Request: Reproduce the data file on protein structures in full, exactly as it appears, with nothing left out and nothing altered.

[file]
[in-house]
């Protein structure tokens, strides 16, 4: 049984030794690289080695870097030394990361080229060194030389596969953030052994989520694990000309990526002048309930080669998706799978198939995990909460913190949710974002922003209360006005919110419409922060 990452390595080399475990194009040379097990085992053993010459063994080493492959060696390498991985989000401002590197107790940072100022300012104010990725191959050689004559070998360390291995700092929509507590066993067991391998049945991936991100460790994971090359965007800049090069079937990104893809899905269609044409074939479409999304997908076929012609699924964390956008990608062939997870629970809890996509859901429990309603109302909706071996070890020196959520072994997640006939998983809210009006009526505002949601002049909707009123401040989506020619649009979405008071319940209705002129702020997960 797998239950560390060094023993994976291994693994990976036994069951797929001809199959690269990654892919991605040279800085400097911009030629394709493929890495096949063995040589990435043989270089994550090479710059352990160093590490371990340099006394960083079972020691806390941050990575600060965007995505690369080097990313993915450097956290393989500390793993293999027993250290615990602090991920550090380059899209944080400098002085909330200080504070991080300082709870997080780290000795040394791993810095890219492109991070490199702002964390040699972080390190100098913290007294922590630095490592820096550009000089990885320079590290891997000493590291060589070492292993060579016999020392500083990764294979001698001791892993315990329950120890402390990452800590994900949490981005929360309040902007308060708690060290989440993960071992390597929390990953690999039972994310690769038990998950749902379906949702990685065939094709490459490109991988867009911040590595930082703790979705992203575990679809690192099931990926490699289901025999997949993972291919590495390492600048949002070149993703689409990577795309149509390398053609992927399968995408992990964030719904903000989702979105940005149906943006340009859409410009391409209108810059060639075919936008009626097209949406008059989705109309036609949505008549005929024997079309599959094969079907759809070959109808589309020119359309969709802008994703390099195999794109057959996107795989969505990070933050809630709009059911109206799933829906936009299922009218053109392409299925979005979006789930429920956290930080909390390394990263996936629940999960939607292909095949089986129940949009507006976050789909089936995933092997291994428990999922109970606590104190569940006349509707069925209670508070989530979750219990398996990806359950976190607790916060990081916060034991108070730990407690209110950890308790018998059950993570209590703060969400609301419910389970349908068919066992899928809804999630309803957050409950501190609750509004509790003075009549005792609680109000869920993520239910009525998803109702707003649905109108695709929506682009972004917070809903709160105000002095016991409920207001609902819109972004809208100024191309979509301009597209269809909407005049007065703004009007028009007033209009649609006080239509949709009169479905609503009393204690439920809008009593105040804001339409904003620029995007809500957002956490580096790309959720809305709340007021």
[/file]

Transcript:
[in-house]
């Protein structure tokens, strides 16, 4: 049984030794690289080695870097030394990361080229060194030389596969953030052994989520694990000309990526002048309930080669998706799978198939995990909460913190949710974002922003209360006005919110419409922060 990452390595080399475990194009040379097990085992053993010459063994080493492959060696390498991985989000401002590197107790940072100022300012104010990725191959050689004559070998360390291995700092929509507590066993067991391998049945991936991100460790994971090359965007800049090069079937990104893809899905269609044409074939479409999304997908076929012609699924964390956008990608062939997870629970809890996509859901429990309603109302909706071996070890020196959520072994997640006939998983809210009006009526505002949601002049909707009123401040989506020619649009979405008071319940209705002129702020997960 797998239950560390060094023993994976291994693994990976036994069951797929001809199959690269990654892919991605040279800085400097911009030629394709493929890495096949063995040589990435043989270089994550090479710059352990160093590490371990340099006394960083079972020691806390941050990575600060965007995505690369080097990313993915450097956290393989500390793993293999027993250290615990602090991920550090380059899209944080400098002085909330200080504070991080300082709870997080780290000795040394791993810095890219492109991070490199702002964390040699972080390190100098913290007294922590630095490592820096550009000089990885320079590290891997000493590291060589070492292993060579016999020392500083990764294979001698001791892993315990329950120890402390990452800590994900949490981005929360309040902007308060708690060290989440993960071992390597929390990953690999039972994310690769038990998950749902379906949702990685065939094709490459490109991988867009911040590595930082703790979705992203575990679809690192099931990926490699289901025999997949993972291919590495390492600048949002070149993703689409990577795309149509390398053609992927399968995408992990964030719904903000989702979105940005149906943006340009859409410009391409209108810059060639075919936008009626097209949406008059989705109309036609949505008549005929024997079309599959094969079907759809070959109808589309020119359309969709802008994703390099195999794109057959996107795989969505990070933050809630709009059911109206799933829906936009299922009218053109392409299925979005979006789930429920956290930080909390390394990263996936629940999960939607292909095949089986129940949009507006976050789909089936995933092997291994428990999922109970606590104190569940006349509707069925209670508070989530979750219990398996990806359950976190607790916060990081916060034991108070730990407690209110950890308790018998059950993570209590703060969400609301419910389970349908068919066992899928809804999630309803957050409950501190609750509004509790003075009549005792609680109000869920993520239910009525998803109702707003649905109108695709929506682009972004917070809903709160105000002095016991409920207001609902819109972004809208100024191309979509301009597209269809909407005049007065703004009007028009007033209009649609006080239509949709009169479905609503009393204690439920809008009593105040804001339409904003620029995007809500957002956490580096790309959720809305709340007021």